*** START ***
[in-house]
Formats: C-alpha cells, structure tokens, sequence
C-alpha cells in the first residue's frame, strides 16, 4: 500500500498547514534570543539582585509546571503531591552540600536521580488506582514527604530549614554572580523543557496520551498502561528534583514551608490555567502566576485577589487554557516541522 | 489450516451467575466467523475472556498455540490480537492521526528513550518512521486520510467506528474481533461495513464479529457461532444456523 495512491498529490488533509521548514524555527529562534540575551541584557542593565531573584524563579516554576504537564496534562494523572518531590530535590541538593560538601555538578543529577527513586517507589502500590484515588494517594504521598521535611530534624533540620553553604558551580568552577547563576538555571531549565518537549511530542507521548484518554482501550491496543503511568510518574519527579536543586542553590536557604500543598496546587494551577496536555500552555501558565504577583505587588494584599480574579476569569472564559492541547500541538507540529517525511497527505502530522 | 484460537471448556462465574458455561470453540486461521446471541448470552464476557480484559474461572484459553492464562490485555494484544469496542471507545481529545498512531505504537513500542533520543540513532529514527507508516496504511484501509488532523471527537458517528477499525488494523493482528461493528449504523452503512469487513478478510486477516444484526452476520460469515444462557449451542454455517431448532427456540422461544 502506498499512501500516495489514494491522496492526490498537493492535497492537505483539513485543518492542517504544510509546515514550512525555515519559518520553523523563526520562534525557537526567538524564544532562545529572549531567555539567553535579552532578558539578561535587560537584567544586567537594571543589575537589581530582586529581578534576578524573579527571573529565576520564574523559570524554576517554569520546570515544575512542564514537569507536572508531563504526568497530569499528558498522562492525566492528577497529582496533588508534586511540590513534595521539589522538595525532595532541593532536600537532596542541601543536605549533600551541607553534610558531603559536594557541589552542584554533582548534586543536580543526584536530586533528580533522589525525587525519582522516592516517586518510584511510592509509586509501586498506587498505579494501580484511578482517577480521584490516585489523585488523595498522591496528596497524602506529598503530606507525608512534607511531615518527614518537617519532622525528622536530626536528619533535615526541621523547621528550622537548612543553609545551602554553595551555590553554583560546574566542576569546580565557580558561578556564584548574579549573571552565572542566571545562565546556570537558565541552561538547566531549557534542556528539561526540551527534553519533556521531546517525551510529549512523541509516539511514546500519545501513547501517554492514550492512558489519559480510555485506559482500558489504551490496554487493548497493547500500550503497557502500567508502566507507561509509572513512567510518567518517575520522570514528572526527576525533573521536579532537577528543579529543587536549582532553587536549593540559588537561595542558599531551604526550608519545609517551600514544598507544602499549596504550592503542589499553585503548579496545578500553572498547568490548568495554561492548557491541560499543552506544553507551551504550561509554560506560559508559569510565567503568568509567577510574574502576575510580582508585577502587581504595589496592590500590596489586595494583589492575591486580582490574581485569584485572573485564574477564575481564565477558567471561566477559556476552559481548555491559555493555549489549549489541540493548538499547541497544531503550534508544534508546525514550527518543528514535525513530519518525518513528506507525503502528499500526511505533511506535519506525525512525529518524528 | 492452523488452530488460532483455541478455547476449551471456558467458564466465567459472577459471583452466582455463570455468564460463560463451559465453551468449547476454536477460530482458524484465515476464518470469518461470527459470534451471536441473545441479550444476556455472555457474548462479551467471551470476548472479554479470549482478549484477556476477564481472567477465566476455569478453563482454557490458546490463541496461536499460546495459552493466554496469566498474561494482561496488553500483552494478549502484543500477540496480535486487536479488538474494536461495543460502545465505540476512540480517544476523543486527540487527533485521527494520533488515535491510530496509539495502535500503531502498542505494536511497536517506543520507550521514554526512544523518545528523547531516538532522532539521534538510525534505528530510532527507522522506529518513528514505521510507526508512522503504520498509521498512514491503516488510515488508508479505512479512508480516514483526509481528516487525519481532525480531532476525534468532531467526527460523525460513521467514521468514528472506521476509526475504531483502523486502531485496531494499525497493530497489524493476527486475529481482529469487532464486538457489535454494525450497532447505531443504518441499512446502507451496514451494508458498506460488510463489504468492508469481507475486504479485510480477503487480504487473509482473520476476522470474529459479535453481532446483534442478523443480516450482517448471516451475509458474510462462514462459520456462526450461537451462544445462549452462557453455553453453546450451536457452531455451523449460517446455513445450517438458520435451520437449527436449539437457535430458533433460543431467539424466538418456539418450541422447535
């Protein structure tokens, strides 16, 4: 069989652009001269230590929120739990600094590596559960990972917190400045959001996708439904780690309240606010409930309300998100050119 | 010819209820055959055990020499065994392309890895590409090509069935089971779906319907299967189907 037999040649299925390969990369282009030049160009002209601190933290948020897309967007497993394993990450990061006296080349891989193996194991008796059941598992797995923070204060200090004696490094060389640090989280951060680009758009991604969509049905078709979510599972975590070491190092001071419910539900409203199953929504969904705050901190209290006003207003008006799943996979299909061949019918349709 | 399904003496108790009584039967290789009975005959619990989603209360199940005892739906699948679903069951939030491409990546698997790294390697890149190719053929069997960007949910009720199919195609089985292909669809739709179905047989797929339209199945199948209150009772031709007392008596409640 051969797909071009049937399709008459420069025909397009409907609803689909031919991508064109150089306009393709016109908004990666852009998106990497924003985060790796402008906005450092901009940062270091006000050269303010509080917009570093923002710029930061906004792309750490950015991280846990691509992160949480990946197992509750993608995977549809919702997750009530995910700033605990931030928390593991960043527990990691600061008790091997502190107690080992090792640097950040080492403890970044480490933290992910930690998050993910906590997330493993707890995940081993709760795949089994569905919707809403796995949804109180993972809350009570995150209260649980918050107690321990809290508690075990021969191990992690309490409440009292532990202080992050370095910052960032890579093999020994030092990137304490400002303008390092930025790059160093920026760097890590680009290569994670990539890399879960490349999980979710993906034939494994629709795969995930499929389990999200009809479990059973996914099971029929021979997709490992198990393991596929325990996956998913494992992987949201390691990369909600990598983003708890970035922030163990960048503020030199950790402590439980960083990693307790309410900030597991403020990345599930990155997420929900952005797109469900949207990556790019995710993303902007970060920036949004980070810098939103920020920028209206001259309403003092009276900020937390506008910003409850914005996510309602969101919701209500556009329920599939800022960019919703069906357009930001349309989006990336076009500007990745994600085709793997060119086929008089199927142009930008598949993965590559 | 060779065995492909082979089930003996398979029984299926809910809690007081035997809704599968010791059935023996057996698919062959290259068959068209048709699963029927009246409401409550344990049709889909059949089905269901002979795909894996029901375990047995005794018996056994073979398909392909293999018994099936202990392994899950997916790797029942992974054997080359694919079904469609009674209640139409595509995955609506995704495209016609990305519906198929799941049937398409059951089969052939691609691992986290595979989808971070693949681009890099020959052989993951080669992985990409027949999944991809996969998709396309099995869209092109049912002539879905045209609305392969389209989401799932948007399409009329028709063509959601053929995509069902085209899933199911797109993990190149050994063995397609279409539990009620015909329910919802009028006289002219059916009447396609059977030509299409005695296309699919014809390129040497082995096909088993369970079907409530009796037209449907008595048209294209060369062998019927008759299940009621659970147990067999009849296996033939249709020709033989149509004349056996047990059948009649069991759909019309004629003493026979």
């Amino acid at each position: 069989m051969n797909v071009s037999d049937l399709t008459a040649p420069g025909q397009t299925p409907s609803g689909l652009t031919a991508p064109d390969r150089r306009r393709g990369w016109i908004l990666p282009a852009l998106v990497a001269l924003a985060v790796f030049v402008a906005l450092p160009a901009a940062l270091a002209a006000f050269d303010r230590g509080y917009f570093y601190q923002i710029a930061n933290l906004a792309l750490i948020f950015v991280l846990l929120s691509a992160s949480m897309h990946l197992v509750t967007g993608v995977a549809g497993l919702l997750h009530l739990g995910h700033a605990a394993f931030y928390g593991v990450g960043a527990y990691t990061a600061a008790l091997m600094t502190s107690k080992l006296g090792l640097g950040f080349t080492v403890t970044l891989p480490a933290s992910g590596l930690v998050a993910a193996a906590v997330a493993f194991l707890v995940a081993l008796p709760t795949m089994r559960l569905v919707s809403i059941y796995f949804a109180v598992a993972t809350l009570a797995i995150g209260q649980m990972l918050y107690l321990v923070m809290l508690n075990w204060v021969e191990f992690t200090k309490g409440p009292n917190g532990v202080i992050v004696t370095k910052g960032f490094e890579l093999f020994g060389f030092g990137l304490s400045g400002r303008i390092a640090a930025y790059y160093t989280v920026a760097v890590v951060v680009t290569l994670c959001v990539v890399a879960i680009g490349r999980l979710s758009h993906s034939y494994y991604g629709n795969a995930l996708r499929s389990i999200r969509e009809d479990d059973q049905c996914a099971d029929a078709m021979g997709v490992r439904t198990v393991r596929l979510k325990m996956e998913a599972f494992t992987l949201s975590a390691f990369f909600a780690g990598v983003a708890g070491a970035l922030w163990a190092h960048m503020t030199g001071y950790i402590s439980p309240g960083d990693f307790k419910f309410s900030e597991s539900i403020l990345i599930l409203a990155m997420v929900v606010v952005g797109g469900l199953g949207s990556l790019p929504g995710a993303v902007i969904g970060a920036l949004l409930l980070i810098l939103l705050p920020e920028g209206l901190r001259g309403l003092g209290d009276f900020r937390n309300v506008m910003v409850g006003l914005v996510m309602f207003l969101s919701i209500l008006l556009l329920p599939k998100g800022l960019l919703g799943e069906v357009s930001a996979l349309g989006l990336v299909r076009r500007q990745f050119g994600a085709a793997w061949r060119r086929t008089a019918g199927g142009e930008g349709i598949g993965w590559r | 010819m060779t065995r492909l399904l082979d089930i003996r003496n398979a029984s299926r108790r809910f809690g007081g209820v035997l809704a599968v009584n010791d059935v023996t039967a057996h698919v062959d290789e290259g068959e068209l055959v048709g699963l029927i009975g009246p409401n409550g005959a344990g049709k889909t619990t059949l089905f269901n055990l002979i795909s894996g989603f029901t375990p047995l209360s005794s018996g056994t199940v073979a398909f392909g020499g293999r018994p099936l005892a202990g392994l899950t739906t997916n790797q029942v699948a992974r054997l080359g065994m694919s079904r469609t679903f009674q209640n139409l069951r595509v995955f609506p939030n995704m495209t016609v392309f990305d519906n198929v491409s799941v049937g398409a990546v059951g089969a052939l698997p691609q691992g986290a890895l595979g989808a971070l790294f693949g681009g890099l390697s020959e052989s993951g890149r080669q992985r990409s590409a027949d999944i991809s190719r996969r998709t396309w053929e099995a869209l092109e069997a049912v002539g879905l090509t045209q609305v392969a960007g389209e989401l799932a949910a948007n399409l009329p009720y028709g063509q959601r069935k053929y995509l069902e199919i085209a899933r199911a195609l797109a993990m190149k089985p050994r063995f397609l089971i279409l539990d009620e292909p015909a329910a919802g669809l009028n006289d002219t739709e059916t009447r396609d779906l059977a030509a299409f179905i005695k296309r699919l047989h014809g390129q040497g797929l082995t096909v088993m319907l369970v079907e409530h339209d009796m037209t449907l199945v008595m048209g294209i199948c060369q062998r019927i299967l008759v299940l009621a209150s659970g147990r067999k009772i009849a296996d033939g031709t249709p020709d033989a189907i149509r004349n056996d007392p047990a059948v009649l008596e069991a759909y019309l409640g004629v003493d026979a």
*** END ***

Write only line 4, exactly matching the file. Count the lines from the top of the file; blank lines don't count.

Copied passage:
């Protein structure tokens, strides 16, 4: 069989652009001269230590929120739990600094590596559960990972917190400045959001996708439904780690309240606010409930309300998100050119 | 010819209820055959055990020499065994392309890895590409090509069935089971779906319907299967189907 037999040649299925390969990369282009030049160009002209601190933290948020897309967007497993394993990450990061006296080349891989193996194991008796059941598992797995923070204060200090004696490094060389640090989280951060680009758009991604969509049905078709979510599972975590070491190092001071419910539900409203199953929504969904705050901190209290006003207003008006799943996979299909061949019918349709 | 399904003496108790009584039967290789009975005959619990989603209360199940005892739906699948679903069951939030491409990546698997790294390697890149190719053929069997960007949910009720199919195609089985292909669809739709179905047989797929339209199945199948209150009772031709007392008596409640 051969797909071009049937399709008459420069025909397009409907609803689909031919991508064109150089306009393709016109908004990666852009998106990497924003985060790796402008906005450092901009940062270091006000050269303010509080917009570093923002710029930061906004792309750490950015991280846990691509992160949480990946197992509750993608995977549809919702997750009530995910700033605990931030928390593991960043527990990691600061008790091997502190107690080992090792640097950040080492403890970044480490933290992910930690998050993910906590997330493993707890995940081993709760795949089994569905919707809403796995949804109180993972809350009570995150209260649980918050107690321990809290508690075990021969191990992690309490409440009292532990202080992050370095910052960032890579093999020994030092990137304490400002303008390092930025790059160093920026760097890590680009290569994670990539890399879960490349999980979710993906034939494994629709795969995930499929389990999200009809479990059973996914099971029929021979997709490992198990393991596929325990996956998913494992992987949201390691990369909600990598983003708890970035922030163990960048503020030199950790402590439980960083990693307790309410900030597991403020990345599930990155997420929900952005797109469900949207990556790019995710993303902007970060920036949004980070810098939103920020920028209206001259309403003092009276900020937390506008910003409850914005996510309602969101919701209500556009329920599939800022960019919703069906357009930001349309989006990336076009500007990745994600085709793997060119086929008089199927142009930008598949993965590559 | 060779065995492909082979089930003996398979029984299926809910809690007081035997809704599968010791059935023996057996698919062959290259068959068209048709699963029927009246409401409550344990049709889909059949089905269901002979795909894996029901375990047995005794018996056994073979398909392909293999018994099936202990392994899950997916790797029942992974054997080359694919079904469609009674209640139409595509995955609506995704495209016609990305519906198929799941049937398409059951089969052939691609691992986290595979989808971070693949681009890099020959052989993951080669992985990409027949999944991809996969998709396309099995869209092109049912002539879905045209609305392969389209989401799932948007399409009329028709063509959601053929995509069902085209899933199911797109993990190149050994063995397609279409539990009620015909329910919802009028006289002219059916009447396609059977030509299409005695296309699919014809390129040497082995096909088993369970079907409530009796037209449907008595048209294209060369062998019927008759299940009621659970147990067999009849296996033939249709020709033989149509004349056996047990059948009649069991759909019309004629003493026979």